Chrysler Group LLC on Friday launched a year-end sale for nearly all of its 2010 model year vehicles with zero percent financing or up to $4,000 cash to draw customers during the typically slower winter months.

Chrysler, which emerged from a U.S. government-funded bankruptcy in June under the management control of Italy's Fiat SpA, said the program runs to Jan. 4. It covers nearly all vehicles except the Dodge Challenger muscle car.

Chrysler has fared worse than the U.S. auto industry overall this year as the sector has slumped to the worst sales levels since the early 1980s. Through October, Chrysler sales were off 39 percent, while the industry was down 25.4 percent.

Earlier in November, Chrysler announced a five-year plan that would have the automaker break even on an operating basis in 2010 and on a net basis by 2011 based in part on restoring market share lost in its slide toward bankruptcy.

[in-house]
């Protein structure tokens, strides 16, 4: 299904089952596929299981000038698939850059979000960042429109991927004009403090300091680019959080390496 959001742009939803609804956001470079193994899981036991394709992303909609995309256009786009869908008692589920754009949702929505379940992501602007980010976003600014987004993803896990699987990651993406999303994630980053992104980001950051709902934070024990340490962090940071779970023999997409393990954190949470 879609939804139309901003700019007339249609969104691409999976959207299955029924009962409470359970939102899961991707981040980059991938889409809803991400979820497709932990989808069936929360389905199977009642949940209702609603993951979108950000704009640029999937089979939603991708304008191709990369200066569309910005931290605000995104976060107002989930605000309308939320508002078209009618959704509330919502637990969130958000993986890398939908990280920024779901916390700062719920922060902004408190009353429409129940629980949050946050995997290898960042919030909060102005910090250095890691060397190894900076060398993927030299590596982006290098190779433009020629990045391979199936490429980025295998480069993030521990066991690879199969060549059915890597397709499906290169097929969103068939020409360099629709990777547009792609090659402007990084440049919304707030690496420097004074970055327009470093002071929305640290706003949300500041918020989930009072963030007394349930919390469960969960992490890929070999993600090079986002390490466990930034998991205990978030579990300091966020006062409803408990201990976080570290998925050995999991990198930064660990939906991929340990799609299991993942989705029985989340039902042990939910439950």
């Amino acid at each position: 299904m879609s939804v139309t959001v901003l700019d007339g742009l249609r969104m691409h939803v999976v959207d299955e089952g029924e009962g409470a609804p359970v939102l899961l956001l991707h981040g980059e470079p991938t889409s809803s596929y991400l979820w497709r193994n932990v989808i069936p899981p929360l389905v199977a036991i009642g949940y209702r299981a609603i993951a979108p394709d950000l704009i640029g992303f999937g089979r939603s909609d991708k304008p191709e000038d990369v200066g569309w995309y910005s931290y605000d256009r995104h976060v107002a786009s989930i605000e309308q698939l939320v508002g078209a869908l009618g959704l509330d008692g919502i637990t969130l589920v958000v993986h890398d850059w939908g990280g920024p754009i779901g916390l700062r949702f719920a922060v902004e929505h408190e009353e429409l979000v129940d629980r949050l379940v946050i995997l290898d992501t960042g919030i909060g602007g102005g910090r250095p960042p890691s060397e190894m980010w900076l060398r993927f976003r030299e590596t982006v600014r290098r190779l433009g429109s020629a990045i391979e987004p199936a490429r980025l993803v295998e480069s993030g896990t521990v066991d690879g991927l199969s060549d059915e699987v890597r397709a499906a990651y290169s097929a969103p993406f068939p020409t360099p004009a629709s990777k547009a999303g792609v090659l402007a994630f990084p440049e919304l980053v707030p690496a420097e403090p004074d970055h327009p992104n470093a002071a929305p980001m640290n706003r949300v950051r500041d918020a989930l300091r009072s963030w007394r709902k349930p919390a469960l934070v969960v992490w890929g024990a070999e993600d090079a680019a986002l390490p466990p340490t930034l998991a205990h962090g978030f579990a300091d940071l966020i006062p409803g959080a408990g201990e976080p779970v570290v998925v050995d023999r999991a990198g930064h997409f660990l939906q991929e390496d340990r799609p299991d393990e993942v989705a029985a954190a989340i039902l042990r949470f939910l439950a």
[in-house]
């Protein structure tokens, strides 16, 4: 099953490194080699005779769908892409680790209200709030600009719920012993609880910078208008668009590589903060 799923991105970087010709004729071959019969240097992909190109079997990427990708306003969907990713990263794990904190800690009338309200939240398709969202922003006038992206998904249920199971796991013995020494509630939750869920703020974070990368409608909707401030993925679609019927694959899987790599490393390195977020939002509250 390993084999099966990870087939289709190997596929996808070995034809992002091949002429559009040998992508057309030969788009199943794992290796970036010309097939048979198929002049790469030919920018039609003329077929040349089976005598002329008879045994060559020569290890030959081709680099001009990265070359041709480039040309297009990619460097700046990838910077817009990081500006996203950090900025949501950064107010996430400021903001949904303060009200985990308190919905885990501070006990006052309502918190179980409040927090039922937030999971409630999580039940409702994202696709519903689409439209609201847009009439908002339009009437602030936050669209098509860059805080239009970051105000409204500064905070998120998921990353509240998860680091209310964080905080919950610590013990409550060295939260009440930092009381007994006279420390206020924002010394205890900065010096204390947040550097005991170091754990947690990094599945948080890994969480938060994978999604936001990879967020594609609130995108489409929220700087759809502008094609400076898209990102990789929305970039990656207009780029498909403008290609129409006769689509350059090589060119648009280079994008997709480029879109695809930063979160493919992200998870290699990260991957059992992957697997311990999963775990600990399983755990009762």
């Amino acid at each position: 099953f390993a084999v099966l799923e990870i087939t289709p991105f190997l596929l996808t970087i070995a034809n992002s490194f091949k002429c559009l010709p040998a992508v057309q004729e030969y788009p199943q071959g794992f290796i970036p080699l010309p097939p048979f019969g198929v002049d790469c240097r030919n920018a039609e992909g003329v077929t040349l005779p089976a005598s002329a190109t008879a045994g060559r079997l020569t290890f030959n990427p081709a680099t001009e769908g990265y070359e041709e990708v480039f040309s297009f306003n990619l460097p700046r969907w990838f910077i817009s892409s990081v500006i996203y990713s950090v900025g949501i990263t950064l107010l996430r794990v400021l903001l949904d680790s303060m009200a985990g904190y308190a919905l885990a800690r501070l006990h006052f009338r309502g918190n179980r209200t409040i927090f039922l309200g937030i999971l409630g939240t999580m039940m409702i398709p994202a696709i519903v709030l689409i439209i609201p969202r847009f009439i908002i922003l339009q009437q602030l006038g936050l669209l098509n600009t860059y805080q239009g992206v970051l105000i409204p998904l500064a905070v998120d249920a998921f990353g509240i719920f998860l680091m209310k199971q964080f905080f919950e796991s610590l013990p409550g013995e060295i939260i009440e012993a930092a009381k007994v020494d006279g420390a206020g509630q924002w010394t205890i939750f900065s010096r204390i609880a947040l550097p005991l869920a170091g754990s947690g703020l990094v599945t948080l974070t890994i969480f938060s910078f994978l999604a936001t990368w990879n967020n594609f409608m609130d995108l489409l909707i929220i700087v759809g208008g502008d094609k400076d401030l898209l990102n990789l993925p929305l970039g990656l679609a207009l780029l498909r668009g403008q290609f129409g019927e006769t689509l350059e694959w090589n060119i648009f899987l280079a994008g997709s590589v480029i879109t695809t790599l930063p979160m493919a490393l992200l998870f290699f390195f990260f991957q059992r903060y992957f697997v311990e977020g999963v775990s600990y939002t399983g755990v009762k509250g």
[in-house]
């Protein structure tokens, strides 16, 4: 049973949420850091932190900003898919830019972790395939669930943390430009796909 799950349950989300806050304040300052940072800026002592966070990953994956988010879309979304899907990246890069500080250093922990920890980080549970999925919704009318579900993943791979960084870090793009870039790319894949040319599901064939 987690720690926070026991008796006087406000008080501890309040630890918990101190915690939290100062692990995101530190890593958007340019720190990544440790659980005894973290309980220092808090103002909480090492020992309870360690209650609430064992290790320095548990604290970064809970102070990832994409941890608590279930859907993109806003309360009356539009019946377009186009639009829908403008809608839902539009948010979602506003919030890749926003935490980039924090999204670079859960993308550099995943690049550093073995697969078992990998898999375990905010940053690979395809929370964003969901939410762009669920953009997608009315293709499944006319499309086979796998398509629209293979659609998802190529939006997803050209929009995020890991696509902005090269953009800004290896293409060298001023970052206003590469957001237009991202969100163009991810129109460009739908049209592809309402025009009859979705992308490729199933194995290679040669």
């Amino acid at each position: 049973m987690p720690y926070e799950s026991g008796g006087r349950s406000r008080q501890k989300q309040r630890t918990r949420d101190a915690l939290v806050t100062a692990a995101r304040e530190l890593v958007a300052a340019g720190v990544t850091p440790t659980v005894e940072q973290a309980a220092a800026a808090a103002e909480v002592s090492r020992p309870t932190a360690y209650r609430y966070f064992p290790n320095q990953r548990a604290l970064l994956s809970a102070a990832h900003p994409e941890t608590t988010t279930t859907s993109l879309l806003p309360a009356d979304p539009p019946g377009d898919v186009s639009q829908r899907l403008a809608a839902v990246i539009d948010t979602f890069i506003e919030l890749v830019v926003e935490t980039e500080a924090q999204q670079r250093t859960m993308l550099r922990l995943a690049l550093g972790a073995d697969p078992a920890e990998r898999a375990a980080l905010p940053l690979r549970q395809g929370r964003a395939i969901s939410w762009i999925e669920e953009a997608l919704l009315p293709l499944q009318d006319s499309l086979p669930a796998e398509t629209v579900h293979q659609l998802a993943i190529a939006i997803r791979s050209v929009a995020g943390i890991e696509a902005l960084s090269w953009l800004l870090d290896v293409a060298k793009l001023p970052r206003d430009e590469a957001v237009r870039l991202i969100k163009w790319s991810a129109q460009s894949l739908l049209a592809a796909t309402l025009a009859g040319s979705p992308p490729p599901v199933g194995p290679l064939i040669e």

Chrysler has relied on more aggressive incentives than rivals during the downturn. has said the true cost of Chrysler incentives in October were about $3,219 per vehicle sold, compared with a $2,468 industry average.

The automaker has about 183,000 vehicles in inventory, with roughly 88 percent as 2010 models and nearly all of the rest 2009 model year vehicles.

For the year-end program, Chrysler is offering $3,000 cash or zero percent financing on 2010 Chrysler brand vehicles. It is offering $4,000 cash or zero percent financing on Jeeps and $2,500 cash or zero percent financing on most Dodge cars.

Chrysler is also offering 1.9 percent financing for 60 months on its Dodge Viper sports car.

Chrysler is offering $2,500 cash and low or zero percent financing on 2010 Ram pickups and up to $5,500 cash or zero percent financing on most 2009 Ram trucks.

About 20 percent of the Ram light pickup truck inventory consist of 2009 models and the rest the 2010 model. Ram has been competing with pickup sales programs from rivals General Motors Co and Ford Motor Co in recent months.

(Reporting by David Bailey, editing by Dave Zimmerman)